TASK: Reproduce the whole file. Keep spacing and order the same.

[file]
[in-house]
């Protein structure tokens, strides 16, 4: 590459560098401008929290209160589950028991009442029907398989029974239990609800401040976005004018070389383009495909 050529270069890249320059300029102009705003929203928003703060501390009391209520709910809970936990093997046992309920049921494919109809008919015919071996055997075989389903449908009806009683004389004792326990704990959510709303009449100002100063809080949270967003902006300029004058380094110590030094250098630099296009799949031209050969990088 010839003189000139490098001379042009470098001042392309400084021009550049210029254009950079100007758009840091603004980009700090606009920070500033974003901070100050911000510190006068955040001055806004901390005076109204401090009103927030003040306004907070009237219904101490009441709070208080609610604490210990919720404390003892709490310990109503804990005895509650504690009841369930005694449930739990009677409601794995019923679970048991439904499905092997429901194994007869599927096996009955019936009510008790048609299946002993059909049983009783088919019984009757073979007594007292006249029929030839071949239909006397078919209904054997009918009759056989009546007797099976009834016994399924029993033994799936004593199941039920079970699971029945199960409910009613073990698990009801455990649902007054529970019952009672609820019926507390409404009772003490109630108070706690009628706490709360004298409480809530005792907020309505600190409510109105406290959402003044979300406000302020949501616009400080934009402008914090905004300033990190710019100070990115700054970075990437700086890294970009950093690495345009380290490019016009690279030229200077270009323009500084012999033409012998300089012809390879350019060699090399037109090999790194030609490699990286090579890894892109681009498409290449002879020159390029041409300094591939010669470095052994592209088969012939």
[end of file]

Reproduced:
[in-house]
């Protein structure tokens, strides 16, 4: 590459560098401008929290209160589950028991009442029907398989029974239990609800401040976005004018070389383009495909 050529270069890249320059300029102009705003929203928003703060501390009391209520709910809970936990093997046992309920049921494919109809008919015919071996055997075989389903449908009806009683004389004792326990704990959510709303009449100002100063809080949270967003902006300029004058380094110590030094250098630099296009799949031209050969990088 010839003189000139490098001379042009470098001042392309400084021009550049210029254009950079100007758009840091603004980009700090606009920070500033974003901070100050911000510190006068955040001055806004901390005076109204401090009103927030003040306004907070009237219904101490009441709070208080609610604490210990919720404390003892709490310990109503804990005895509650504690009841369930005694449930739990009677409601794995019923679970048991439904499905092997429901194994007869599927096996009955019936009510008790048609299946002993059909049983009783088919019984009757073979007594007292006249029929030839071949239909006397078919209904054997009918009759056989009546007797099976009834016994399924029993033994799936004593199941039920079970699971029945199960409910009613073990698990009801455990649902007054529970019952009672609820019926507390409404009772003490109630108070706690009628706490709360004298409480809530005792907020309505600190409510109105406290959402003044979300406000302020949501616009400080934009402008914090905004300033990190710019100070990115700054970075990437700086890294970009950093690495345009380290490019016009690279030229200077270009323009500084012999033409012998300089012809390879350019060699090399037109090999790194030609490699990286090579890894892109681009498409290449002879020159390029041409300094591939010669470095052994592209088969012939």